Childhood memories, good or bad, can shape an individual’s life forever. Communities play a role in helping support healthy brain development in children.
What is an Adverse Childhood Experience?
Adverse Childhood Experiences (ACEs) include abuse, neglect or other household challenges that can impact one’s health, well-being and opportunity.
This type of trauma can include sexual, physical and emotional abuse. Household challenges may be violence, substance misuse, mental illness, separation, divorce or an incarcerated family member. There may also be physical or emotional neglect of a child.
Everyone plays a role in helping provide support to families with these experiences.
These events can disrupt healthy brain development in children. We all play a role in providing support to families. That includes policymakers, parents, caregivers, teachers, and neighbors.
With strong community support, children can become resilient even under the toughest circumstances.
Know the risk factors
These incidents are common in Maryland. More than half of Maryland adults report experiencing at least one ACE in their life and 24% experienced three or more, according to The Maryland State Council on Child Abuse & Neglect.
Take the ACEs quiz from the ACE Resource Network to determine your risk or that of your child for disease, social or emotional problems.
On Episode 17 of What's the 211? podcast, Springboard Community Services, talked about the quiz and how stressors affect a person's life.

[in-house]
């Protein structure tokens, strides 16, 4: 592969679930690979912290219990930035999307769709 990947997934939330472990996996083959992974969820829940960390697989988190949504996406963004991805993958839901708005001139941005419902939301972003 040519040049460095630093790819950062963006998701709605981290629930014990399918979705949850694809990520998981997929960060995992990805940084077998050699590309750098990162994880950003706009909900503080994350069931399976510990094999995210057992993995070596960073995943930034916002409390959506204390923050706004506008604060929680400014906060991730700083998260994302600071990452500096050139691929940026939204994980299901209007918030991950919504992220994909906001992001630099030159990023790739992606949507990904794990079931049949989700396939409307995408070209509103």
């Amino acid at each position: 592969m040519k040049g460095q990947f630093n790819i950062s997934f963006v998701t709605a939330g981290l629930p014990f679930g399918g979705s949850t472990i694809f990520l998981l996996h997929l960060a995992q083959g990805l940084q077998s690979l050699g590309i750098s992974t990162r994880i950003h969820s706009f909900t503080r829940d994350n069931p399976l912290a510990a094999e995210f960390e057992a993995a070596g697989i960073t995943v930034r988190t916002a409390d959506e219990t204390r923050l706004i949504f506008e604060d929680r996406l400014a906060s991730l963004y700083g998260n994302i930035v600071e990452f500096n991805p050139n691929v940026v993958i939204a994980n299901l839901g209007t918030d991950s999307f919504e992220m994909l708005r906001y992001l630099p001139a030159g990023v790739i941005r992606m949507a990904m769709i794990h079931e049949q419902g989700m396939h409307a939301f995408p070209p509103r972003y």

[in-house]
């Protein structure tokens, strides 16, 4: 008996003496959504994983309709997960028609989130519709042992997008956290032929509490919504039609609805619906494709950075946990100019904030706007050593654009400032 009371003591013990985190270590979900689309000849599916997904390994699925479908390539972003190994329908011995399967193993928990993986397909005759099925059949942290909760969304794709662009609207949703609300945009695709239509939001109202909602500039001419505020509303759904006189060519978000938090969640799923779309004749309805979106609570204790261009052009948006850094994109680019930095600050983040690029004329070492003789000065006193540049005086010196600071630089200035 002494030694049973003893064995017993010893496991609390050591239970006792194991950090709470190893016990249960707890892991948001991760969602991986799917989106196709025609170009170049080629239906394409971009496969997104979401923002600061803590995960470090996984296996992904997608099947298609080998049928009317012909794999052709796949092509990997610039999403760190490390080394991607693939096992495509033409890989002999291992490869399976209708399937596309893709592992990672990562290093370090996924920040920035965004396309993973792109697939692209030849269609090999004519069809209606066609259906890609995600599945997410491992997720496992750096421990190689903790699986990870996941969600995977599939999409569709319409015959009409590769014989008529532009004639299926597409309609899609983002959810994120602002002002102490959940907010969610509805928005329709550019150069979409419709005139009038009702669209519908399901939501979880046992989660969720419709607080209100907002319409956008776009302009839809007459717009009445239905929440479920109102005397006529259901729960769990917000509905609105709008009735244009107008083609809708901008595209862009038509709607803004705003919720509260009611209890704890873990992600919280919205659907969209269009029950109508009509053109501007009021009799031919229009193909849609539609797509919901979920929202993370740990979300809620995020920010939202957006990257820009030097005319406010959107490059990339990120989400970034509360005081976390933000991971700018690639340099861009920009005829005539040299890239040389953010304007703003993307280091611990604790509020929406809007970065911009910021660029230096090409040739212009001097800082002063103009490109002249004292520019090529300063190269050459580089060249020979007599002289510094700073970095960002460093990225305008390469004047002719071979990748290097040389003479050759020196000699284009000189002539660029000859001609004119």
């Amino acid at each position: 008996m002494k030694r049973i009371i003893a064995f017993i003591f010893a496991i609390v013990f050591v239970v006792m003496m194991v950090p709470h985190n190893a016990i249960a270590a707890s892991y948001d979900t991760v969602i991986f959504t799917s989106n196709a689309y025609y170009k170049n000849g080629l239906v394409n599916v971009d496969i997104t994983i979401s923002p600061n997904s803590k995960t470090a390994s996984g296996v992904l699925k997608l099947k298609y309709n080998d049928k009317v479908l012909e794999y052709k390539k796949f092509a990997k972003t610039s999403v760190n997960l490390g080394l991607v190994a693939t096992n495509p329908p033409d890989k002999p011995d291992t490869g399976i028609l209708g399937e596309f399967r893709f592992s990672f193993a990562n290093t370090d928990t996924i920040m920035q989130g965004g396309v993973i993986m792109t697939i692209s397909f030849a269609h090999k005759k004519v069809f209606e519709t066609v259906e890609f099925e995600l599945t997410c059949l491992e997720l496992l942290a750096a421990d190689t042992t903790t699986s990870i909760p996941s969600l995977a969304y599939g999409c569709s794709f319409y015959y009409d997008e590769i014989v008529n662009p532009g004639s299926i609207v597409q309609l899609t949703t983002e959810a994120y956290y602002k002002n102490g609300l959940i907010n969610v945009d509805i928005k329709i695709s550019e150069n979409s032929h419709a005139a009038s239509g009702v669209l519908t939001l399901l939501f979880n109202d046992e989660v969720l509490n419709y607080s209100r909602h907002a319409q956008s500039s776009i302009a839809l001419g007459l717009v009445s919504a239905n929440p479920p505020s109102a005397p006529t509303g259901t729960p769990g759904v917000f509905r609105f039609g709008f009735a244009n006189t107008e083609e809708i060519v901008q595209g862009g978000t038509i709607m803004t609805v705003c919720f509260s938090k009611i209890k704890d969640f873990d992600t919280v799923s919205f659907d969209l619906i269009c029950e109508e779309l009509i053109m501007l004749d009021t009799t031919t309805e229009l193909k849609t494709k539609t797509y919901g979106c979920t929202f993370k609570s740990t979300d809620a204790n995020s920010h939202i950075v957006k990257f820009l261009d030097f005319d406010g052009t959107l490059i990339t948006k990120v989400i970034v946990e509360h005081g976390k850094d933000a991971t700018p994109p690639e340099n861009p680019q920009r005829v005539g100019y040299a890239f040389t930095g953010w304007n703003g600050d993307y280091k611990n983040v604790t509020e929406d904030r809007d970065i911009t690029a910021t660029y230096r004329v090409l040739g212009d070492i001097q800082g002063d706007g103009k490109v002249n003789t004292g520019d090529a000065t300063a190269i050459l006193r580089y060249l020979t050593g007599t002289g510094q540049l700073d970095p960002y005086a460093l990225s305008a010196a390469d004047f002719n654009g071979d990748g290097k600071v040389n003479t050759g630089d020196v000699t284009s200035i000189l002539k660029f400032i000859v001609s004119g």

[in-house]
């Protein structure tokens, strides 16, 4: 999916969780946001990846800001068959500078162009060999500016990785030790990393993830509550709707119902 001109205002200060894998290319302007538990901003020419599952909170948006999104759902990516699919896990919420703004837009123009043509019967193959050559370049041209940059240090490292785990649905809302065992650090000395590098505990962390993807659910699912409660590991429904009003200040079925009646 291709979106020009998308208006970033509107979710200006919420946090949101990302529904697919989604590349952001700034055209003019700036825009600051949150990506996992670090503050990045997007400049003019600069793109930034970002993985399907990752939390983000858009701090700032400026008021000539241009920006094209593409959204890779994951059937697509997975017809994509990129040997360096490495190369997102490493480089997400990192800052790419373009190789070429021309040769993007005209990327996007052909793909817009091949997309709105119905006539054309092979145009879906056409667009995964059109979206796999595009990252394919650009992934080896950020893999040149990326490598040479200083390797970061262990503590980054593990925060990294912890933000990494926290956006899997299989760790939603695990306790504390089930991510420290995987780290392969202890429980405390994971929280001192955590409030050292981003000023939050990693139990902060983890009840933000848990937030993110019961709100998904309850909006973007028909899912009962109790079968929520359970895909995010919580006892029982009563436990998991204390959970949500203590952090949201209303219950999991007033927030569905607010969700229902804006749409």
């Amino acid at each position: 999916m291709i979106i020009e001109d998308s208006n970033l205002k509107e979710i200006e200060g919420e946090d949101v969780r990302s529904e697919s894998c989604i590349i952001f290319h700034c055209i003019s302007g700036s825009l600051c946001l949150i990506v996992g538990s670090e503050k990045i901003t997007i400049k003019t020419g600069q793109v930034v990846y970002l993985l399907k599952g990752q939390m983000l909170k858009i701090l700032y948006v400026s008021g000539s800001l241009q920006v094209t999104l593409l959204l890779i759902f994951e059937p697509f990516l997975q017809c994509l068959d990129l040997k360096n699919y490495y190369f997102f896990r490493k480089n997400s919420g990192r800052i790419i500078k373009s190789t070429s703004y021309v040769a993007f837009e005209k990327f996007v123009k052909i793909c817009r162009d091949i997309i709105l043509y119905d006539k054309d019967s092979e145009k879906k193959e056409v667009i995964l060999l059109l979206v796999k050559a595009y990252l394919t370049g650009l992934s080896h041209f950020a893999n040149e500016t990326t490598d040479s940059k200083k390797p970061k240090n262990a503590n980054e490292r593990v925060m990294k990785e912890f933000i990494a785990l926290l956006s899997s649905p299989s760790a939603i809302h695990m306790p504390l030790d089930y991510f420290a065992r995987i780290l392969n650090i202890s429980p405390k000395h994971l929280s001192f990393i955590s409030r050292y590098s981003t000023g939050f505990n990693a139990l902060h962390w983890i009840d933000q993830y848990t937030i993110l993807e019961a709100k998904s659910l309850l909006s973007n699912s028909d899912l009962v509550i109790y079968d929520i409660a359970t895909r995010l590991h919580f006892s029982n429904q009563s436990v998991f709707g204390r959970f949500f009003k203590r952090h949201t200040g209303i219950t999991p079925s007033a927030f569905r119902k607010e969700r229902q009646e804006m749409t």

Springboard Community Services is working with Harford County to build a self-healing community that reduces incidences of adverse childhood experiences. They've developed training to help children avoid these experiences.
Mental Well-Being Of Children
Trauma can lead to stress and other mental health conditions and concerns.
According to research cited by the Centers for Disease Control (CDC), these events can affect social development, compromise immune systems and lead to unhealthy coping behaviors.
Children may express signs of stress differently than adults. In young children, the American Academy of Pediatrics says you may see them regress on developmental milestones. They may be more fussy or irritable.
Adolescents may experience changes in mood, loss of interest, problems with concentration or a change in appetite.
It takes a community to prevent ACEs. Economic support, positive parenting and quality care and education are three foundational ways to prevent this trauma.
Information and Referral Specialists know the organizations that can help and the qualification guidelines. They’ll help you navigate the sometimes confusing maze of health and human services to get you the support you need to keep your children and family safe.
You can also connect with a family peer support program or other parenting support program.
Teen text support
MDYoungMinds is a teen text support program that discusses teen concerns. Sign up by texting MDYoungMinds to 898-211.
Family peer support
You can also contact The Maryland Coalition of Families. They offer Family Peer Support Specialists who can help families navigate services, listen to concerns, attend meetings with the family, explain rights, make connections, provide learning and outreach opportunities.
The service is free. Call 410-730-8267 and press 1 for immediate support. You can also contact the local peer support specialist in your county.
MCF also offers support groups across the state for grief, substance use, peer support and more. Find a Maryland support group for parents, caregivers or young adults.